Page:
Chapter

This chapter examines how actors and structures make foreign policy an extremely complicated field of study and how, in view of this complexity, these actors and structures have been treated in the literature on foreign policy analysis. It first provides a historical background on the field of foreign policy before discussing the role of actors and structures in ‘process’ and ‘policy’ approaches to foreign policy. In particular, it describes approaches to foreign policy based on a structural perspective, namely: realism, neoliberal institutionalism, and social constructivism. It then considers evaluates approaches from an actor-based perspective: cognitive and psychological approaches, bureaucratic politics approach, new liberalism, and interpretative actor perspective. The chapter also looks at the agency–structure problem and asks whether an integrated framework is feasible before concluding with a recommendation of how to resolve the former in terms of a constructive answer to the latter.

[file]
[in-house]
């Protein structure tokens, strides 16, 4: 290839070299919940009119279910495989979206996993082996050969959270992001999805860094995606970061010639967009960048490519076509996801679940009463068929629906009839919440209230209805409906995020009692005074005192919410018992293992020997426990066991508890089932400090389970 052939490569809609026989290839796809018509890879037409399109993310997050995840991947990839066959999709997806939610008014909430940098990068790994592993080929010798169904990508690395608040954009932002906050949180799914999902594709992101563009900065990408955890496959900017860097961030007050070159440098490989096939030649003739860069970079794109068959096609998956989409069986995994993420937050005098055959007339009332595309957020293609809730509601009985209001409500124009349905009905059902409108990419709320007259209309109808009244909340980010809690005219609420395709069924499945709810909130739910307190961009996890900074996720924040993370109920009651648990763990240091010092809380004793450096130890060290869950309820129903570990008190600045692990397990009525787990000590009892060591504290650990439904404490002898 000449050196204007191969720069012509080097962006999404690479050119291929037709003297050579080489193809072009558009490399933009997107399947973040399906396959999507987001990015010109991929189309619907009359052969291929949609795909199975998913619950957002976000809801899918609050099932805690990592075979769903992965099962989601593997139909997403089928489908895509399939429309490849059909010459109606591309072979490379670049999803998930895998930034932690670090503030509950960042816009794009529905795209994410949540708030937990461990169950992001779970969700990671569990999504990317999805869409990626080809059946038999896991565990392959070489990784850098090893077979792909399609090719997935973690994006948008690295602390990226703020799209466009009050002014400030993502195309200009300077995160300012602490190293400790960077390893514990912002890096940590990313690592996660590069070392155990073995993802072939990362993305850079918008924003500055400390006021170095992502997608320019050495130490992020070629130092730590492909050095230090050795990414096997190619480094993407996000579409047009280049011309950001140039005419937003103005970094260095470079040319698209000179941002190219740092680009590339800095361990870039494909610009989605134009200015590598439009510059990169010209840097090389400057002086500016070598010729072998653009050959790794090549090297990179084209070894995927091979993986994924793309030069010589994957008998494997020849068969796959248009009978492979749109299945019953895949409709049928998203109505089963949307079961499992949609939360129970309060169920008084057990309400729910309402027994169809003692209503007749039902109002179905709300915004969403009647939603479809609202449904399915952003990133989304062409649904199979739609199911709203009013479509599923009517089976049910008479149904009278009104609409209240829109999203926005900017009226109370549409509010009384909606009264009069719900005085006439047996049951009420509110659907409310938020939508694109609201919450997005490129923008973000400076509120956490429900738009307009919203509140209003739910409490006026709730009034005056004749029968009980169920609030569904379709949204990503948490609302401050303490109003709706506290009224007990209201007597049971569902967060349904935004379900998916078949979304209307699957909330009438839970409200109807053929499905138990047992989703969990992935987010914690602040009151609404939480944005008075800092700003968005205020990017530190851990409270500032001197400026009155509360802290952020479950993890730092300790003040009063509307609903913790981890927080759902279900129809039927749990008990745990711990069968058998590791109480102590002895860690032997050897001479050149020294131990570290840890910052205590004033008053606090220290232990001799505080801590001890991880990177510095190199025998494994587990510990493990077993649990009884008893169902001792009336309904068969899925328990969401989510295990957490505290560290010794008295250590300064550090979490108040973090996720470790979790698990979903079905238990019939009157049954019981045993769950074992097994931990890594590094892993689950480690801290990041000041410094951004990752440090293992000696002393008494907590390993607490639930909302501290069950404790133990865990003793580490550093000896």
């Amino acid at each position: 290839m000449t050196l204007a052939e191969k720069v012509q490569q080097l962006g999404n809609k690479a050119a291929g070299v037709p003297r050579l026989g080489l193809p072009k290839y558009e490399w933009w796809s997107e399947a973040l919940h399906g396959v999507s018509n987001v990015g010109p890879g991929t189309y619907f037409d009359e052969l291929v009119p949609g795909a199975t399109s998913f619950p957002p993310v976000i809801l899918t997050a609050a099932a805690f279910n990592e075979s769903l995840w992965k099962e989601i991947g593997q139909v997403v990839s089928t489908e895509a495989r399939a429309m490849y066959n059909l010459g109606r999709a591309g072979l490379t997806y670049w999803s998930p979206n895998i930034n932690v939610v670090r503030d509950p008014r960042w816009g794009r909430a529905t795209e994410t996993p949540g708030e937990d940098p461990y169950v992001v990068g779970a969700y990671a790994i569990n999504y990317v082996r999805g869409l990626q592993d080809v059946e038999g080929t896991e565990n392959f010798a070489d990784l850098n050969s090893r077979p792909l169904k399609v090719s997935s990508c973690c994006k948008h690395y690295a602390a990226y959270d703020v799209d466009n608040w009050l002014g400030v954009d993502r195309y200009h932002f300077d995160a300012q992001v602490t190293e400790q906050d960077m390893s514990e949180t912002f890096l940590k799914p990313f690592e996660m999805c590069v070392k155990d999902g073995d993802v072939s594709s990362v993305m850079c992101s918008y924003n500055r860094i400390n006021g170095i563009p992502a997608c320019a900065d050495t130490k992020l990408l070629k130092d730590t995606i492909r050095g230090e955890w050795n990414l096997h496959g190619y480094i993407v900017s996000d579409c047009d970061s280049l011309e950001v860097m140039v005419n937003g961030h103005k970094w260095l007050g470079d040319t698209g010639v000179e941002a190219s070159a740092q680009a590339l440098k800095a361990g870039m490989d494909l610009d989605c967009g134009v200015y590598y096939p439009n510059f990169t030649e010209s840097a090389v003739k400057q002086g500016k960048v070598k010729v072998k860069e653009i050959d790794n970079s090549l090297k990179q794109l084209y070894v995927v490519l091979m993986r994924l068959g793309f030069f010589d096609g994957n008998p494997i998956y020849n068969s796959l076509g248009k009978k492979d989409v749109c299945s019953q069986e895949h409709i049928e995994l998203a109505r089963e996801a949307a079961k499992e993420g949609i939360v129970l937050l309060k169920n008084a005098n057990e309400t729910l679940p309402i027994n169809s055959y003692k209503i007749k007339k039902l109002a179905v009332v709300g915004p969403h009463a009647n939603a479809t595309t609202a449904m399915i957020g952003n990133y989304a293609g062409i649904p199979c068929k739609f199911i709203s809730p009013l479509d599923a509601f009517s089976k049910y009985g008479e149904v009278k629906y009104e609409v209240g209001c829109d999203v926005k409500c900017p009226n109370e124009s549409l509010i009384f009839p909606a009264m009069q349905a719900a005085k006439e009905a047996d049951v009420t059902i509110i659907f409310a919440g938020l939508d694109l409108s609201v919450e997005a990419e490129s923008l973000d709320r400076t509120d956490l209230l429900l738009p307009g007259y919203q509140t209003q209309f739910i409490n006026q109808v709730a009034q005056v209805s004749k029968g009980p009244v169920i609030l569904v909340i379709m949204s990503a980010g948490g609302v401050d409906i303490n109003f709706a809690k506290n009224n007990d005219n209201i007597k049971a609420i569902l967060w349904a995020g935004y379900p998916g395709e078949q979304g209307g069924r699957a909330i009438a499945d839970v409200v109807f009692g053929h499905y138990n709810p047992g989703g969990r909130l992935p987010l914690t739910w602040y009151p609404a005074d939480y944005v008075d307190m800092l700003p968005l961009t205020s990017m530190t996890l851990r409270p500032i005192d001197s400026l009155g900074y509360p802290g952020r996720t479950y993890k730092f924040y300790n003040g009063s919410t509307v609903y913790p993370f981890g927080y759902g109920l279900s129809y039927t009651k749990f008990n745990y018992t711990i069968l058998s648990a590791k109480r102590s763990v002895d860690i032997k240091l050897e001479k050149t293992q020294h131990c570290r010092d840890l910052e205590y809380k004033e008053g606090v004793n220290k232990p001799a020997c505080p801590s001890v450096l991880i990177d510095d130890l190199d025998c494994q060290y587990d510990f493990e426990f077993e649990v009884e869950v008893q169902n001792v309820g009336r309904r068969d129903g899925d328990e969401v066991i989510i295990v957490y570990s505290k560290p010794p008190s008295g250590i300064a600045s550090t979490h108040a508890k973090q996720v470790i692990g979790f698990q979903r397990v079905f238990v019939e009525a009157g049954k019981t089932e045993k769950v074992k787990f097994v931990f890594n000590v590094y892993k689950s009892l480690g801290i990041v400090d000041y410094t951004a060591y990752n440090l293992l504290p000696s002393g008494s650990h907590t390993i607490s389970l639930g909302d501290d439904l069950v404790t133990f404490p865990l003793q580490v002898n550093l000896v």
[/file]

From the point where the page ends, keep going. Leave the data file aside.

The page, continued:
Chapter

Valentina Aronica and Inderjeet Parmar

This chapter examines domestic factors that influence American foreign policy, focusing on the variety of ways in which pressure groups and elites determine and shape what the United States does in the international arena. It first considers how US foreign policy has evolved over time before discussing the US Constitution in terms of foreign policy making and implementation. It then explores institutional influences on foreign policy making, including Congress and the executive branch, as well as the role of ‘orthodox’ and ‘unorthodox’ actors involved in the making of foreign policy and how power is distributed among them. It also analyzes the Trump administration’s foreign policy, taking into account the ‘Trump Doctrine’ and the US strikes on Syria.